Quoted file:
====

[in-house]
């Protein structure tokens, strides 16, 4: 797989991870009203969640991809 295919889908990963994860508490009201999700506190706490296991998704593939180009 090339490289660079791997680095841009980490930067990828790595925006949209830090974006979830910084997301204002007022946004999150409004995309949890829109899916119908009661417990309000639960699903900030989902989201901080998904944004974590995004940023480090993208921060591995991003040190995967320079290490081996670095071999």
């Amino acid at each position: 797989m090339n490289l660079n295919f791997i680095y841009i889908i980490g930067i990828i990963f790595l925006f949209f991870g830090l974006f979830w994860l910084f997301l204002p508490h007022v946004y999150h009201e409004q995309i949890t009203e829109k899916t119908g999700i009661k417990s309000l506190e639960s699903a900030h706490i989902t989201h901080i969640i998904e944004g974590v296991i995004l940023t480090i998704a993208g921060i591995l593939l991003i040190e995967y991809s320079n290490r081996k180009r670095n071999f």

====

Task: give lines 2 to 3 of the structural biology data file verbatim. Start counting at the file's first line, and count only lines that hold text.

């Protein structure tokens, strides 16, 4: 797989991870009203969640991809 295919889908990963994860508490009201999700506190706490296991998704593939180009 090339490289660079791997680095841009980490930067990828790595925006949209830090974006979830910084997301204002007022946004999150409004995309949890829109899916119908009661417990309000639960699903900030989902989201901080998904944004974590995004940023480090993208921060591995991003040190995967320079290490081996670095071999």
């Amino acid at each position: 797989m090339n490289l660079n295919f791997i680095y841009i889908i980490g930067i990828i990963f790595l925006f949209f991870g830090l974006f979830w994860l910084f997301l204002p508490h007022v946004y999150h009201e409004q995309i949890t009203e829109k899916t119908g999700i009661k417990s309000l506190e639960s699903a900030h706490i989902t989201h901080i969640i998904e944004g974590v296991i995004l940023t480090i998704a993208g921060i591995l593939l991003i040190e995967y991809s320079n290490r081996k180009r670095n071999f």